Sunday, 20 March 2005

Although I don't specially mean for this to be a research blog, I wanted to note here this article - via Creativity / Machine - an interview with Nicolas Bourriaud who is (or in 2001 was) curator of the Palais de Tokyo museum in Paris. Bourriaud's books mentioned in the intro look as though they may be worth investigating.

I don't have much interest in the art that Bourriaud is referring to when he descibes a tendency in late 90s (european?) work that apparently involves addressing participatory aesthetics via 'new' communications technology. (It's hard to see how somebody like Vanessa Beecroft, who he mentions, fits into that category.) What is interesting, though, is the logic at work in an exchange like this one. Bourriaud seems to be saying that the best kind of relationship an art object sets up with its audience is always one where the viewer is given something to do - and as the interviewer says, that's a pretty obvious point. But then he goes on to discuss how the work/viewer relationship is shaped differently, in different eras, according to the particular needs of the moment:
NB: One of the most important ideas for me is what I called the "criterion of coexistence." Take the example of ancient Chinese and Japanese painting, which always leaves space open for the viewer to complete the experience. This painting is an ellipses. I like art that allows its audience to exist in the space opened up by it. For me, art is a space of images, objects, and human beings. Relational aesthetics is a way of considering the productive existence of the viewer of art, the space of participation that art can offer.

BS: But isn't any aesthetic experience at least partially "completed" by the viewer or participant? What's different, in terms of practice, about the '90s artists you've mentioned?

NB: Relational aesthetics tries to decode or understand the type of relations to the viewer produced by the work of art. Minimalism addressed the question of the viewer's participation in phenomenological terms. The art of the '90s addresses it in terms of use. Tiravanija once quoted this sentence from Wittgenstein: "Don't look for the meaning of things, look for their use." One is not in front of an object anymore but included in the process of its construction.

I think that's still quite a lazy answer, because you could say exactly the same thing about 18th century French painting, for instance: the public debate about painting that was going on then was about whether painting was a debased, show-offy, theatrical artform precisely because it existed for no other reason than to be stared at. So, one solution the painters found was to make work like this, where the subject of the painting is a person doing something that requires intense inner concentration, and to fully grasp the painting, the viewer has to imagine what's going on inside the person in the picture - which, by definition, can't be looked at. Viewers are always 'included in the process' of construction, of good art anyway. Loads of other examples. And Bourriaud must know this. So what's different now?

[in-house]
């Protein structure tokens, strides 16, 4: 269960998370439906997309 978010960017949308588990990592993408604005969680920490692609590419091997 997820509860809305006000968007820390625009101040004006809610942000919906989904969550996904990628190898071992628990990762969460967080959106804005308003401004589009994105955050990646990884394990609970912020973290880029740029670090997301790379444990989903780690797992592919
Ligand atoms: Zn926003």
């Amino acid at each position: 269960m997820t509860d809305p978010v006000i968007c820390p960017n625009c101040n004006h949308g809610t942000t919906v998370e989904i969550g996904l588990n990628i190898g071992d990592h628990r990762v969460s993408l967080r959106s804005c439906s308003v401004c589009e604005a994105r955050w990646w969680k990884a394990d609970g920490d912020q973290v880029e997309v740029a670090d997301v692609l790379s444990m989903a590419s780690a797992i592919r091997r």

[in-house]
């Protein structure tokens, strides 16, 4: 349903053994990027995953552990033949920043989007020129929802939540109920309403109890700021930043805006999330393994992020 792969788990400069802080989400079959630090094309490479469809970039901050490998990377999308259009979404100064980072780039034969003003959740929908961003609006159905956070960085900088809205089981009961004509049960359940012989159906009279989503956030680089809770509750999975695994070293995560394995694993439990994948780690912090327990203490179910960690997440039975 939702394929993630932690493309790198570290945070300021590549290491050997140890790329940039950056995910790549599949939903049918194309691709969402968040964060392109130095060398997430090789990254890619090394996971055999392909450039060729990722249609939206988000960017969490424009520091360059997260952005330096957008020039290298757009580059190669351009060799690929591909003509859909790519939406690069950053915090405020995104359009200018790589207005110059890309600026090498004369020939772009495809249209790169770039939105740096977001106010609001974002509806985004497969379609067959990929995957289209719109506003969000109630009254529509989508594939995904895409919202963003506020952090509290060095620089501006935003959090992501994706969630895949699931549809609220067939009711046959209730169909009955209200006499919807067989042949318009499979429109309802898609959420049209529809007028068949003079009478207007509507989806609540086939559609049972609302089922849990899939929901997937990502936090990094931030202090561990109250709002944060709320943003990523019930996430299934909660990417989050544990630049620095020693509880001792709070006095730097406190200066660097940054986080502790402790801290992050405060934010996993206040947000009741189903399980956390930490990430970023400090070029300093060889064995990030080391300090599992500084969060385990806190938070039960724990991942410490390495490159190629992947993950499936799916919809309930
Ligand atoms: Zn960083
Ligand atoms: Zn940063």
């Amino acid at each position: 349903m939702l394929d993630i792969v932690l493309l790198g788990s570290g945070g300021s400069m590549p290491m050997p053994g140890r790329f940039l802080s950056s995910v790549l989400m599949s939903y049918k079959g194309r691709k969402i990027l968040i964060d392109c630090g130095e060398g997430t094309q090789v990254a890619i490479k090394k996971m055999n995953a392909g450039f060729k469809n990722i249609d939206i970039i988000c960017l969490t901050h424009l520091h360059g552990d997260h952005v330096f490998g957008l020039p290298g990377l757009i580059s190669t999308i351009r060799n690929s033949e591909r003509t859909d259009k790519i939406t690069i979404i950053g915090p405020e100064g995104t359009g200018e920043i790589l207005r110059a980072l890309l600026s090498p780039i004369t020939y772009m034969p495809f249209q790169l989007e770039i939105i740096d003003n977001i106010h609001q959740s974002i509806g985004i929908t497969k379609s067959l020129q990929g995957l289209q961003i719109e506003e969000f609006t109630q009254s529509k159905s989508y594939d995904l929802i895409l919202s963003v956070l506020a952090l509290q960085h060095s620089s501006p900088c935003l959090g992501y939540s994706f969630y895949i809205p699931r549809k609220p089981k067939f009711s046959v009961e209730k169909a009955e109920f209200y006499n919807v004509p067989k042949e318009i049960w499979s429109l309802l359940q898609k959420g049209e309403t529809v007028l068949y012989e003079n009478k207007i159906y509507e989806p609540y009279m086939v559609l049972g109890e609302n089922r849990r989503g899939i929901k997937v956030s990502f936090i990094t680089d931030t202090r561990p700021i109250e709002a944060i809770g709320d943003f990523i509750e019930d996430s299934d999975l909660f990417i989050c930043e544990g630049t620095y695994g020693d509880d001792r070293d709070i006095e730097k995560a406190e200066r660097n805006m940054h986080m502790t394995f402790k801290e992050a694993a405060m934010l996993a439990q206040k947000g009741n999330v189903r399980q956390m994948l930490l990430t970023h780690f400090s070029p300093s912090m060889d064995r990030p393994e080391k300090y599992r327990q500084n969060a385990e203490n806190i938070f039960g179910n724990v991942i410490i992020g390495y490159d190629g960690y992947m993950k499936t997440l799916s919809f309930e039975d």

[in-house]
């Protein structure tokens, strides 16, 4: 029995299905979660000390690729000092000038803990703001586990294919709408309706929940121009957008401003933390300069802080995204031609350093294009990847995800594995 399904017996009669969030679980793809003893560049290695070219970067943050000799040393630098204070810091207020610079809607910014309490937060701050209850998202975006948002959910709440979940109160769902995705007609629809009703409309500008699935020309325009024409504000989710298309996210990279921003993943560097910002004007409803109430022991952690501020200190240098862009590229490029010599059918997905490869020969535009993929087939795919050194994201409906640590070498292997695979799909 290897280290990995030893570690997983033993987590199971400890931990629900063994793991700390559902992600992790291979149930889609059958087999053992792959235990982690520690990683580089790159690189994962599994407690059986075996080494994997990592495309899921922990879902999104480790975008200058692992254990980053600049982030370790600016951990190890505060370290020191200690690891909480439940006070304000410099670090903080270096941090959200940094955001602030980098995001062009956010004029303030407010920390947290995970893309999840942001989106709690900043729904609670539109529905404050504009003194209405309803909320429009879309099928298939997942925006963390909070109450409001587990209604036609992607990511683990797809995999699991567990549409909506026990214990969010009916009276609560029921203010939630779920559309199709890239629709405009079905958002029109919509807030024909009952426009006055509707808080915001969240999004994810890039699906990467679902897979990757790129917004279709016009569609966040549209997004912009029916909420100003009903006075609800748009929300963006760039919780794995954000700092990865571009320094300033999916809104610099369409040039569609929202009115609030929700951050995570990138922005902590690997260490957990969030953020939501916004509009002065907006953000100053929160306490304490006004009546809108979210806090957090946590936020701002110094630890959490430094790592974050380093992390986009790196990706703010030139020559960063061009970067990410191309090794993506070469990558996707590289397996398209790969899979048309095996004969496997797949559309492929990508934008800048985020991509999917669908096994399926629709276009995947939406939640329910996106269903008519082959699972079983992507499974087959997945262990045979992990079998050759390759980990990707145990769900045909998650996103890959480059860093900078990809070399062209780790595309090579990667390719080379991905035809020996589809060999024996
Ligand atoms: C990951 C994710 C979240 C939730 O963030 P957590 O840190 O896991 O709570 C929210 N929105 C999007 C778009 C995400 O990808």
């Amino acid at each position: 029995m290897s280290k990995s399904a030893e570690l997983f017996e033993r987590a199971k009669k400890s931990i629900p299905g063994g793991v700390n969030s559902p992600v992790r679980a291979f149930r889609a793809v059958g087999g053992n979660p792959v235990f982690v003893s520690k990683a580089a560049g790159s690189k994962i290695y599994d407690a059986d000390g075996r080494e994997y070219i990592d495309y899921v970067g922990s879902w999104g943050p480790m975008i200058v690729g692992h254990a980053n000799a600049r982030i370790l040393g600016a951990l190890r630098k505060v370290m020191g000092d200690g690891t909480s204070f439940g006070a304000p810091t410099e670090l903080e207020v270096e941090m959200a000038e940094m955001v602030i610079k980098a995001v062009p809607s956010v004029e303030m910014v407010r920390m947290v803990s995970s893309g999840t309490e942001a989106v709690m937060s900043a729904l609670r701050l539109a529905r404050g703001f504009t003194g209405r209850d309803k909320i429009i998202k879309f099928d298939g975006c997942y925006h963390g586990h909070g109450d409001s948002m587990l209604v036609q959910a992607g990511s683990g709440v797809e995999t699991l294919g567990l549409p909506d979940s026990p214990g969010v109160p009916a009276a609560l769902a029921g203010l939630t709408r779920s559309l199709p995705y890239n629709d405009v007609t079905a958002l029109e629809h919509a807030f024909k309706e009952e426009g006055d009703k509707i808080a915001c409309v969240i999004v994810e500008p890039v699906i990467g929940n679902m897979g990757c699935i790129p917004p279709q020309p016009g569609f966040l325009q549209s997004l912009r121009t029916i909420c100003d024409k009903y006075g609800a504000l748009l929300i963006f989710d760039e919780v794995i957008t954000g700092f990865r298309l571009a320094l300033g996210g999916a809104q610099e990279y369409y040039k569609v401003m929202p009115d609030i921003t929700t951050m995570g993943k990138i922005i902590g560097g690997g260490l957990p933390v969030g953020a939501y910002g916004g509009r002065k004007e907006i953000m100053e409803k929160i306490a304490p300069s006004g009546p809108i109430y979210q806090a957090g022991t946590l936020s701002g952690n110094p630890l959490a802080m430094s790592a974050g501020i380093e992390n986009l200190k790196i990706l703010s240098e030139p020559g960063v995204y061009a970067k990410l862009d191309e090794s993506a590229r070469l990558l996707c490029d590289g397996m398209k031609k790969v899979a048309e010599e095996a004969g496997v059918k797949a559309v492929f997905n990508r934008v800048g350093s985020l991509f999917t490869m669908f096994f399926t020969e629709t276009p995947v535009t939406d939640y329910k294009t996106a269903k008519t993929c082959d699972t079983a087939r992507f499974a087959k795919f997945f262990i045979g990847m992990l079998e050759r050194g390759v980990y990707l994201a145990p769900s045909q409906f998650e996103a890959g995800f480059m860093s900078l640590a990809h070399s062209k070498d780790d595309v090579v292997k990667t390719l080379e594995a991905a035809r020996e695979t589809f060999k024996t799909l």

For Bourriaud, art making now is all about the conditions of ultra-late capitalism. Exchange is the new consumption. As for making things, forget it. Artists 'don't really "create" anymore, they reorganize. There are two dominant figures in today's culture: the DJ and the programmer. Both deal with things that are already produced.' More specifically:
NB: I think quotation is no longer an operative value. Quotation only submits one's work to the authority of History and its "masters." A DJ doesn't "quote," per se. He or she wanders into History and uses previous works according to his or her own needs. This method might be similar to past ones, but the set of values that organizes it has changed: Nobody cares anymore about signatures as authority markers, we now live in a cultural space of increasingly fluid circulations of signs.

What this seems to miss is a strong sense of the way that relating and exchange and use just are psychically 'creative' acts, whether it's using an object that comes down to you from out of the past, or whether the object you're working with is reacting back in real time (your time.) We are awash in a flood of information and it's actually quite a positive, powerful gesture to pick something significant out of the flow and claim it as a source of influence. Bourriaud notices this, but he doesn't (not in this interview, at least) also observe that 'quotation' of the past is used not just for the artist's own 'needs', but also for the artist's audience to recognise. If you don't also know the source of a sampled beat, you won't even hear that it's sampled.

Somebody needs to write a book about the romance of the DJ as culture hero - I'm a bit over the mindless sentimentality academe expends on this figure. (My little brother is a DJ and I'm fairly certain he does it mostly so he can go out drinking in clubs without having to either speak to people or dance.) But yes. Push all this into the realm of adaptation and it begins to look kind of wobbly. There, people *do* care about 'signatures as authority markers': try making a movie of The Corrections without tipping the hat formally and fiscally to Mr Franzen, and see how far you get. Or adapt an Austen (public domain) text and watch the reaction from Austen's fans if you don't acknowledge the authority of the source. well, enough for today.


Anonymous said...

I am sure that rhetorical strategy of asking whether the comments about something apply just as well to other stuff has a name.

Even if it doesn't, it is a wonderful skewer, and useful as well.

As the scientists tend to say, that's how you know something is non-trivial. And that is a powerful tool.


Lucy Tartan said...

I don't know what it's called, either. But i'm going to look it up.